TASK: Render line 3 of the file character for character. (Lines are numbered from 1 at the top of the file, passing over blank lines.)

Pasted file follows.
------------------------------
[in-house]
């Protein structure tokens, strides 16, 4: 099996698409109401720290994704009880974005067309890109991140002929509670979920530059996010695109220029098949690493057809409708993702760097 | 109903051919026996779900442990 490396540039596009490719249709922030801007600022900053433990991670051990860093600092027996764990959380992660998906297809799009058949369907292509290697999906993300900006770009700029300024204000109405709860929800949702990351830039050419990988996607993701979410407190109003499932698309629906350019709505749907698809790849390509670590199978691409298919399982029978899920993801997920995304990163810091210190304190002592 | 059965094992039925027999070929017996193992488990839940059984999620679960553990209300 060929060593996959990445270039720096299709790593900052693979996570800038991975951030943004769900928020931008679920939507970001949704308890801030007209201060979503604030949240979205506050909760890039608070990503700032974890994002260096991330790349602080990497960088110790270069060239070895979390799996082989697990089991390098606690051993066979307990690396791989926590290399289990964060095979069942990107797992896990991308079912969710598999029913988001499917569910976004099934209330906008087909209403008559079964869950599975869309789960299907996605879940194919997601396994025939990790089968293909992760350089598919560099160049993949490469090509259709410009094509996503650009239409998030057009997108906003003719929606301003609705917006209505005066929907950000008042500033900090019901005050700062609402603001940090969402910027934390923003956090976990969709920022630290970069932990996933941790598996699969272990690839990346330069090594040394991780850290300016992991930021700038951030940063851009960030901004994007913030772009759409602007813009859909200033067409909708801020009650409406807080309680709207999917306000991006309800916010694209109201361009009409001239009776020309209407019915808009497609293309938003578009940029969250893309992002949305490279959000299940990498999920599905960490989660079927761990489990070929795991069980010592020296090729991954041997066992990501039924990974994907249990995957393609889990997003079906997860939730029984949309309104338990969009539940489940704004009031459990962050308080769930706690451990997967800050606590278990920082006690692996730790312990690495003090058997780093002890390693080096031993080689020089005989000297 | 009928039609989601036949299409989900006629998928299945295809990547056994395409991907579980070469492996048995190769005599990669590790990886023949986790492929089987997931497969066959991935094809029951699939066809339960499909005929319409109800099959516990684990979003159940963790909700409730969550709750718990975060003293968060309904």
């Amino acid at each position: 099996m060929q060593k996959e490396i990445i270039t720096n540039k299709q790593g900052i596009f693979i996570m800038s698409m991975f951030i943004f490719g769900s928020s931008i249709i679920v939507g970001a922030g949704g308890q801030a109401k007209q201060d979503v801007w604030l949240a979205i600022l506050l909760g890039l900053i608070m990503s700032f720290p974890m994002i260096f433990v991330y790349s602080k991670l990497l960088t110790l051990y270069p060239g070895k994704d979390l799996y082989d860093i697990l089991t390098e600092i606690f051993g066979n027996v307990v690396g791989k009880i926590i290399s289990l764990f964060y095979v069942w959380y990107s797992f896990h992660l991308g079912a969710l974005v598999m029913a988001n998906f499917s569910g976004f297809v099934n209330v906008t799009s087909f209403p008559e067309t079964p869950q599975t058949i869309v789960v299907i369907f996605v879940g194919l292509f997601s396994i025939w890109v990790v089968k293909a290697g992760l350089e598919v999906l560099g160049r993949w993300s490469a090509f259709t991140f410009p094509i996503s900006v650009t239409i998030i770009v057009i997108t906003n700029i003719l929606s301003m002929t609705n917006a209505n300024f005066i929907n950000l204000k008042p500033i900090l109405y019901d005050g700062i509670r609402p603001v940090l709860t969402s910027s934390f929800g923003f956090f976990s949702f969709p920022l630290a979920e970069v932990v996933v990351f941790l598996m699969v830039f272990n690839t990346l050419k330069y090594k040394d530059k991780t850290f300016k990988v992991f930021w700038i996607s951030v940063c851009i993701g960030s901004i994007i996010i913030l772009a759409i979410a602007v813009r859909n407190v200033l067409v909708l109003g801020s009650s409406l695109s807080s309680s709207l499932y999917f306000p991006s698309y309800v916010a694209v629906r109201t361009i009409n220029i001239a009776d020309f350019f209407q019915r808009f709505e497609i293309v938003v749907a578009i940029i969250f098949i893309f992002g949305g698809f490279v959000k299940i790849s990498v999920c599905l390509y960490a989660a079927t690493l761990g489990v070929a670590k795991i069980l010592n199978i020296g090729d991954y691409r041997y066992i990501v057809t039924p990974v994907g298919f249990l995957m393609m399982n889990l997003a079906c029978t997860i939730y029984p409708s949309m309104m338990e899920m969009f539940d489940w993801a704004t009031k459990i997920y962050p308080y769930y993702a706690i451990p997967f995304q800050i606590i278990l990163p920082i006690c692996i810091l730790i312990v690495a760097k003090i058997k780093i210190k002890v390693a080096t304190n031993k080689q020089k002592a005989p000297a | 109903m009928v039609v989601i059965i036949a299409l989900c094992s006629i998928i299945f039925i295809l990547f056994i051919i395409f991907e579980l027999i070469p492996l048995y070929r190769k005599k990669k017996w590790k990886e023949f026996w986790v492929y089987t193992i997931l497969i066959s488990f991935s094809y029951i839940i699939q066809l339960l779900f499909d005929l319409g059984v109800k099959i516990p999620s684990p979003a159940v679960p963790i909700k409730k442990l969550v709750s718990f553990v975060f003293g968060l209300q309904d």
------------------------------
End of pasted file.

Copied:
């Amino acid at each position: 099996m060929q060593k996959e490396i990445i270039t720096n540039k299709q790593g900052i596009f693979i996570m800038s698409m991975f951030i943004f490719g769900s928020s931008i249709i679920v939507g970001a922030g949704g308890q801030a109401k007209q201060d979503v801007w604030l949240a979205i600022l506050l909760g890039l900053i608070m990503s700032f720290p974890m994002i260096f433990v991330y790349s602080k991670l990497l960088t110790l051990y270069p060239g070895k994704d979390l799996y082989d860093i697990l089991t390098e600092i606690f051993g066979n027996v307990v690396g791989k009880i926590i290399s289990l764990f964060y095979v069942w959380y990107s797992f896990h992660l991308g079912a969710l974005v598999m029913a988001n998906f499917s569910g976004f297809v099934n209330v906008t799009s087909f209403p008559e067309t079964p869950q599975t058949i869309v789960v299907i369907f996605v879940g194919l292509f997601s396994i025939w890109v990790v089968k293909a290697g992760l350089e598919v999906l560099g160049r993949w993300s490469a090509f259709t991140f410009p094509i996503s900006v650009t239409i998030i770009v057009i997108t906003n700029i003719l929606s301003m002929t609705n917006a209505n300024f005066i929907n950000l204000k008042p500033i900090l109405y019901d005050g700062i509670r609402p603001v940090l709860t969402s910027s934390f929800g923003f956090f976990s949702f969709p920022l630290a979920e970069v932990v996933v990351f941790l598996m699969v830039f272990n690839t990346l050419k330069y090594k040394d530059k991780t850290f300016k990988v992991f930021w700038i996607s951030v940063c851009i993701g960030s901004i994007i996010i913030l772009a759409i979410a602007v813009r859909n407190v200033l067409v909708l109003g801020s009650s409406l695109s807080s309680s709207l499932y999917f306000p991006s698309y309800v916010a694209v629906r109201t361009i009409n220029i001239a009776d020309f350019f209407q019915r808009f709505e497609i293309v938003v749907a578009i940029i969250f098949i893309f992002g949305g698809f490279v959000k299940i790849s990498v999920c599905l390509y960490a989660a079927t690493l761990g489990v070929a670590k795991i069980l010592n199978i020296g090729d991954y691409r041997y066992i990501v057809t039924p990974v994907g298919f249990l995957m393609m399982n889990l997003a079906c029978t997860i939730y029984p409708s949309m309104m338990e899920m969009f539940d489940w993801a704004t009031k459990i997920y962050p308080y769930y993702a706690i451990p997967f995304q800050i606590i278990l990163p920082i006690c692996i810091l730790i312990v690495a760097k003090i058997k780093i210190k002890v390693a080096t304190n031993k080689q020089k002592a005989p000297a | 109903m009928v039609v989601i059965i036949a299409l989900c094992s006629i998928i299945f039925i295809l990547f056994i051919i395409f991907e579980l027999i070469p492996l048995y070929r190769k005599k990669k017996w590790k990886e023949f026996w986790v492929y089987t193992i997931l497969i066959s488990f991935s094809y029951i839940i699939q066809l339960l779900f499909d005929l319409g059984v109800k099959i516990p999620s684990p979003a159940v679960p963790i909700k409730k442990l969550v709750s718990f553990v975060f003293g968060l209300q309904d």